brown on green, A Regular column about finances
Just Hang On!
The stock market has experienced much volatility in early 2016. At the Foundation, people often ask what they should do. Many investment objectives of the funds managed by the Foundation are long term. We manage planned gifts with a 20-40 year horizon and an endowment fund that theoretically has no end (other than the return of Jesus) to its time horizon. With these horizons in mind, the Foundation has never jumped in and out of the market when there are downturns.
Consider a few events over the last 25 years. On October 27, 1997, a global stock market crash caused by an economic crisis in Asia sent the S&P 500 spiraling down 7% in one day. The market recovered quickly and was up 10% within two months. The September 11, 2001, attacks caused the market to sink 11.5%, but again, it rebounded within two months.
The stock market crash of 2002 was one of the worst market downturns in history. It was a slow fall, as the market declined almost 33% from the beginning of the year until it reached its low on October 9. This time, it took 18 months to recover. The 2007-2009 bear market will long be remembered. Another long drop took 17 months before reaching the bottom, and the market declined almost 57%. It took four years for the S&P 500 to recover from the downturn.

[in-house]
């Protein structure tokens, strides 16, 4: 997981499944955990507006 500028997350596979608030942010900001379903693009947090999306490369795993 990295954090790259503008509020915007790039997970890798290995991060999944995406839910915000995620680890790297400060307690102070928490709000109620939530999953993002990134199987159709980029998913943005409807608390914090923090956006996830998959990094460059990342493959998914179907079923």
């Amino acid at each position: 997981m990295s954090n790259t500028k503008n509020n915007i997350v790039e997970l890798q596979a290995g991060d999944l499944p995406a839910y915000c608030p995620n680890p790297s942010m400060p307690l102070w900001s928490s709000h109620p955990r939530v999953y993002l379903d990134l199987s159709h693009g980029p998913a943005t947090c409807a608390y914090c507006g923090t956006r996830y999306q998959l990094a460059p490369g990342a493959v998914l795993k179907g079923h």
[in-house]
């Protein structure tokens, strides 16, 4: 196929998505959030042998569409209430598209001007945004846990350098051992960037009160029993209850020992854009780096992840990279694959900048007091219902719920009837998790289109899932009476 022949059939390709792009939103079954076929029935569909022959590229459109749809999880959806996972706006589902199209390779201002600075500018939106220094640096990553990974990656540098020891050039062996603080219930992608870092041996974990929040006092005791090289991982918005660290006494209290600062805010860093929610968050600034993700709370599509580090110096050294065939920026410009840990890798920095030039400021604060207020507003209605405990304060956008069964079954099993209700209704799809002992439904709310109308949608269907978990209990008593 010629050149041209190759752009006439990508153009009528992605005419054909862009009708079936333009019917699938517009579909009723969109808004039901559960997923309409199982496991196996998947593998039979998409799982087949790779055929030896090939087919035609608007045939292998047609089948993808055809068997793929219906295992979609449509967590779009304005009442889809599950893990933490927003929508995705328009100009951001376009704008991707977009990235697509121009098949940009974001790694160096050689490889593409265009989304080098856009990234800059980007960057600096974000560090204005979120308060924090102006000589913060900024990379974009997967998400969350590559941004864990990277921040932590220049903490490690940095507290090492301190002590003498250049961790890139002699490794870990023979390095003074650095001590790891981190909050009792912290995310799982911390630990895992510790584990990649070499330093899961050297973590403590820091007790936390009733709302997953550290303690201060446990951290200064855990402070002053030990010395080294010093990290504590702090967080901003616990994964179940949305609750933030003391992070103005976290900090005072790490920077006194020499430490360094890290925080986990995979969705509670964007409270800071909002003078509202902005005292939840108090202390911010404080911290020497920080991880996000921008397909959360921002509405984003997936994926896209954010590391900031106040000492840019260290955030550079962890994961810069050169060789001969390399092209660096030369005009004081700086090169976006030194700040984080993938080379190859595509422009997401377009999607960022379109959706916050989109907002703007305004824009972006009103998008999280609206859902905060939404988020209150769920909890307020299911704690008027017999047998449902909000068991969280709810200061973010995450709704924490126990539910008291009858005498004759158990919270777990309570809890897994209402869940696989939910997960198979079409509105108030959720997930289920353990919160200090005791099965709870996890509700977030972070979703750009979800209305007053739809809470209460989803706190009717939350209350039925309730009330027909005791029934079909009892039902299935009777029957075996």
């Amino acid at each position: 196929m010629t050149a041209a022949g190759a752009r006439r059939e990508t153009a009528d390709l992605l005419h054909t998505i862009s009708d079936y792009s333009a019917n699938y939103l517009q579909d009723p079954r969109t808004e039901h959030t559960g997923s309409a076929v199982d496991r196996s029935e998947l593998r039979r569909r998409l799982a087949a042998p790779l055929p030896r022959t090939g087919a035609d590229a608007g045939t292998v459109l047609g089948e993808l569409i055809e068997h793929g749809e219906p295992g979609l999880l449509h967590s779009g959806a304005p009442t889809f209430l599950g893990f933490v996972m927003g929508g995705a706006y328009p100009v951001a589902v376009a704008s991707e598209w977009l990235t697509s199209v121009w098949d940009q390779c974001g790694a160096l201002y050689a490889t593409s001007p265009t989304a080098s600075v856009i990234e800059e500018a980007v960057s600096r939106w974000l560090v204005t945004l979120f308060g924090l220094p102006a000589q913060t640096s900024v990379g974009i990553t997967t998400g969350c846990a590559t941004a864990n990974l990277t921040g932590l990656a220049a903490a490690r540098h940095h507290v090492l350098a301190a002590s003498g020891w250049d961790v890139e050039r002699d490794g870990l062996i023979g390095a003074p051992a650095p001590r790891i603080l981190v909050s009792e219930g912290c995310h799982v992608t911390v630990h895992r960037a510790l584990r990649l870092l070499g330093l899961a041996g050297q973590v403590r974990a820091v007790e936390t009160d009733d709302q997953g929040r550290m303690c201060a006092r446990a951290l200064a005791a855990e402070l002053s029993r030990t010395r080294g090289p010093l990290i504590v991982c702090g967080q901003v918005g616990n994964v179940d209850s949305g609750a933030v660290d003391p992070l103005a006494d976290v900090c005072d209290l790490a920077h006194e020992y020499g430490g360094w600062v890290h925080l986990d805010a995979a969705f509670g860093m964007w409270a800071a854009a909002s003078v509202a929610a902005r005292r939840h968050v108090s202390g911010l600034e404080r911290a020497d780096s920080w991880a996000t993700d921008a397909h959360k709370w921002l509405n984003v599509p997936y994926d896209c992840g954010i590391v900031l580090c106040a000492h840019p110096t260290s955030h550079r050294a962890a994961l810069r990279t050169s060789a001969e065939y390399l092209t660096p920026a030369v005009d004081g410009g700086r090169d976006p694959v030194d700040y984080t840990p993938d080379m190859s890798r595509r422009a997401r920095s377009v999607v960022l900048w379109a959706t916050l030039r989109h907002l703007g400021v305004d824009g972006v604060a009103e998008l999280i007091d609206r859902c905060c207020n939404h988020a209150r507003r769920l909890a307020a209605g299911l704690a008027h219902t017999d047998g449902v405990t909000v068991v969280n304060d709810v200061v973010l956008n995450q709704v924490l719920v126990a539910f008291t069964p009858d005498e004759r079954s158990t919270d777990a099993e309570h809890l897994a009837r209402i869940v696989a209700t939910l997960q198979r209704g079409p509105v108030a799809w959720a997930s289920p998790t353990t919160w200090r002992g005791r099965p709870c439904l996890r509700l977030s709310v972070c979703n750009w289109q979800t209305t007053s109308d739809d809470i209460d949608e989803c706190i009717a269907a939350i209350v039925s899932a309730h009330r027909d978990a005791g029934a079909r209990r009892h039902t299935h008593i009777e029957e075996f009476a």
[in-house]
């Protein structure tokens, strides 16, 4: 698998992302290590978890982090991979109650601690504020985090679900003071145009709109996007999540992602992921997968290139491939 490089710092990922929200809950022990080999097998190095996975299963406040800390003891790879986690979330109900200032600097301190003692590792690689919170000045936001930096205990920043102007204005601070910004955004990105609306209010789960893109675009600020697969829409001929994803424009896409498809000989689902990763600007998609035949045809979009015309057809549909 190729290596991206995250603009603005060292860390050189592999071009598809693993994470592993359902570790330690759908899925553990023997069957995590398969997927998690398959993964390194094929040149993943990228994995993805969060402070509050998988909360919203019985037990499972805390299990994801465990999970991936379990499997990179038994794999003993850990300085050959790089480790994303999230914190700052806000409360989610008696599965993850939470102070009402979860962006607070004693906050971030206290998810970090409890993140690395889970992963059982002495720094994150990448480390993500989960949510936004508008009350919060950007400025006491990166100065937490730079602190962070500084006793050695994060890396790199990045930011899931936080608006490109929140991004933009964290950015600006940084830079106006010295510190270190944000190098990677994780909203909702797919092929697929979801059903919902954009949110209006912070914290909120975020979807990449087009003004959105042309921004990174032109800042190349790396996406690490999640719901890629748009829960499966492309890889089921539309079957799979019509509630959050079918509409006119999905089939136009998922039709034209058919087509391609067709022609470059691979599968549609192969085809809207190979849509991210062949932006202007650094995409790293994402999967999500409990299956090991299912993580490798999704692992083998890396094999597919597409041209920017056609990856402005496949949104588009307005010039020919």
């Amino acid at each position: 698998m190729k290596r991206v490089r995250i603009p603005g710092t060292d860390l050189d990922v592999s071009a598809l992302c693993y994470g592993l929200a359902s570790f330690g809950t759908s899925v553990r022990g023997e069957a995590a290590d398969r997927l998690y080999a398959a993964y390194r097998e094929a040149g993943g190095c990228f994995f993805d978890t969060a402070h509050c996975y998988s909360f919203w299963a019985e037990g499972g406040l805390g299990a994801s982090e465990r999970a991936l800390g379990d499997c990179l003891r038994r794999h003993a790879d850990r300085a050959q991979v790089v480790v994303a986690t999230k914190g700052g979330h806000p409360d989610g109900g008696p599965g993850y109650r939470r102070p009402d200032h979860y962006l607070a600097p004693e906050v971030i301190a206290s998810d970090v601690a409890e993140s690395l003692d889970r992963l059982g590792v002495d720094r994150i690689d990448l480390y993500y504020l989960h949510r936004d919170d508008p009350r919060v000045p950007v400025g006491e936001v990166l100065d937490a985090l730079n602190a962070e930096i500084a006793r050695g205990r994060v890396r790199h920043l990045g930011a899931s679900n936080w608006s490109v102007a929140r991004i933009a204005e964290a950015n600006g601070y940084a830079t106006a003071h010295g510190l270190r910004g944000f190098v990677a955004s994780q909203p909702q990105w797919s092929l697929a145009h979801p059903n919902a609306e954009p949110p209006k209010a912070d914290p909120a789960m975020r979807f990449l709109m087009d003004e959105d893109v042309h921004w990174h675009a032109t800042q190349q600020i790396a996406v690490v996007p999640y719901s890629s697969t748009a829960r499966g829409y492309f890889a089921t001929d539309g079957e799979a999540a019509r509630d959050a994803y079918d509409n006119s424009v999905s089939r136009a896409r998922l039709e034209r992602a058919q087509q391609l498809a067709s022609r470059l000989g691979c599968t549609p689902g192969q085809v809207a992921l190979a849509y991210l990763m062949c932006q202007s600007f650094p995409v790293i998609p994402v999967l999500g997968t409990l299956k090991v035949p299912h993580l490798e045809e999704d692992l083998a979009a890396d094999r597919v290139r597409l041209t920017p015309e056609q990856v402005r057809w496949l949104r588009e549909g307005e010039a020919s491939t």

In each of these situations, the Foundation just waited for the market to recover. Many studies have demonstrated that jumping in and out of the market during downturns is a recipe for disaster. “Timing” the market requires investors get it “just right” twice. Market-timers first must sell when the market reaches its exact peak and then time the exact bottom of the market to reinvest. Most market-timers miss both the top and the bottom; they experience realized losses when they jump out and miss many of the big gains as the market recovers while trying to time the bottom.
One of the fundamental rules of investing is to buy low and sell high. Unfortunately, many market-timers will sell late in a panic and buy late after some of the biggest days of recovery are past. This defeats the goal of selling low and buying high.
How you invest depends on your time horizon. Those within five years of retirement should have a more conservative strategy than those with more time. People nearing retirement, with a time horizon of less than five years, should begin reducing exposure to stock because there is not have enough time to recover if the stock market declines severely.
In most instances, though, when the markets decline, and you are a long-term investor, follow the Foundation’s example and just hang on!
About the Writer: David Brown, CPA, became director of the Free Will Baptist Foundation in 2007. Send your questions to David at email@example.com. To learn how the Foundation can help you become a more effective giver, call 877-336-7575.